US 4456116 A
A front feed system that includes powered rollers for feeding sheet metal into the front of a shear. In one embodiment, the system uses ball transfer apparatus for facilitating feeding the sheet metal at various angles to the shear blade as desired by the operator. The transfer apparatus may then be lowered to rest the oriented sheet metal on the rollers for delivery to the shear. In a second embodiment, a turntable is positioned proximate the shear to further facilitate final orientation of the sheet material to be sheared. In a third embodiment, the sheet metal is automatically forced against a squaring arm on the shear to assure cuts perpendicular to the edge of the sheet metal, whether the sheet is positioned on the ball transfer apparatus or on the rollers through inclination of portions of the conveyor and/or the ball transfer apparatus.
1. In a shear front feed system for feeding sheet metal into the front of a shear, said shear of the type having a squaring arm for aligning a lateral edge of sheet metal to be fed to the shear, and including a feed system having: conveyor means to convey said sheet metal to the front of said shear for shearing operations; said conveyor means including a sheet metal receiving end remote from said shear and a sheet metal transfer end adjacent said shear as well as a plurality of parallel, spaced apart, powered roller means for moving the sheet metal from said receiving end to said transferring end; ball transfer means free to rotate in any direction mounted on said conveyor means for facilitating the movement of the sheet metal from the direction actuated by the roller means to thereby present the sheet metal at a selected one of various angles to the blade of the shear; means for lifting said ball transfer means to a position above said powered roller means to separate said sheet metal from said roller means for reorientation of said metal upon said roller means, said feed system further comprising:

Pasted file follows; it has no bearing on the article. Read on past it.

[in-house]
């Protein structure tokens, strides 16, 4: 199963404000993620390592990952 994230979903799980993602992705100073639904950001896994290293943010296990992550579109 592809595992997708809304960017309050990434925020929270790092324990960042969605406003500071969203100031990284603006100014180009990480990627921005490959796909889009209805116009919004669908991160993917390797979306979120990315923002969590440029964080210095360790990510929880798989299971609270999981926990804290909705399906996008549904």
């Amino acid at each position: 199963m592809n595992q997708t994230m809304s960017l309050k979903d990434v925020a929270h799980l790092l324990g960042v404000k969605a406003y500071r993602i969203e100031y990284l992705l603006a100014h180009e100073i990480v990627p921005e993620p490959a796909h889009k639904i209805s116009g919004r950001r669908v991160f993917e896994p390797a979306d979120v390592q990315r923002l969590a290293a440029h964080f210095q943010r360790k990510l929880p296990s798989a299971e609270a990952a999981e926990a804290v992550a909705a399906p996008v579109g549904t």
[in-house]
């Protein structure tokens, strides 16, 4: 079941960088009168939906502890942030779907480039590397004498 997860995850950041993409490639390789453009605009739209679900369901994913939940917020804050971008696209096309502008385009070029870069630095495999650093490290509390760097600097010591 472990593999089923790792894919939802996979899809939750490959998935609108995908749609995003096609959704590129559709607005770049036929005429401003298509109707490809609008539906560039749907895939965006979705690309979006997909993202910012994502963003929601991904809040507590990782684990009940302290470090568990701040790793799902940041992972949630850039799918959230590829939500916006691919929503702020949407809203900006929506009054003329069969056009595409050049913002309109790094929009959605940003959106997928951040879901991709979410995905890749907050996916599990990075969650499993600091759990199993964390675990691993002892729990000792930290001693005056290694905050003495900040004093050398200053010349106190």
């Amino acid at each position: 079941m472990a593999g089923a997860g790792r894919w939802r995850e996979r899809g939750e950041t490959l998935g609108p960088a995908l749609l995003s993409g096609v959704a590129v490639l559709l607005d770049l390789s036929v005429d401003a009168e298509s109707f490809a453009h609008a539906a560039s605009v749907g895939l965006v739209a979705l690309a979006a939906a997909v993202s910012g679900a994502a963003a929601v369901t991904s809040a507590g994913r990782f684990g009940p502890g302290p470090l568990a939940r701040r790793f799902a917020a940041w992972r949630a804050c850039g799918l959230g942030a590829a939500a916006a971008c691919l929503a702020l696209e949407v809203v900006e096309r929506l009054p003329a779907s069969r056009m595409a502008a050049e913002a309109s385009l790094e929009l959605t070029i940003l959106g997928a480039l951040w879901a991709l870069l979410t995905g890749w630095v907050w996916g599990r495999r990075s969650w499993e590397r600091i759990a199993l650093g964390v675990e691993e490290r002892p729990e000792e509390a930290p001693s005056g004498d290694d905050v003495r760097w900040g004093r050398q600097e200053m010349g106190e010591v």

squaring means for automatically conveying said sheet metal to abut said squaring arm; and
said squaring means automatically inducing the convergence of said sheet metal at said squaring arm for said alignment through continuous gravitational exertion acting in a single direction.
2. The invention according to claim 1 wherein said squaring means includes means inclining at least one of said powered rollers towards said squaring arm so as to force said sheet metal against said squaring arm for perpendicular presentation of said sheet metal to said shear.
3. The invention according to claim 2 wherein there is a plurality of said inclined rollers that increase in pitch from said receiving end to said transfer end along said conveyor means to form an incline so as to gradually cause said sheet metal to abut said squaring arm.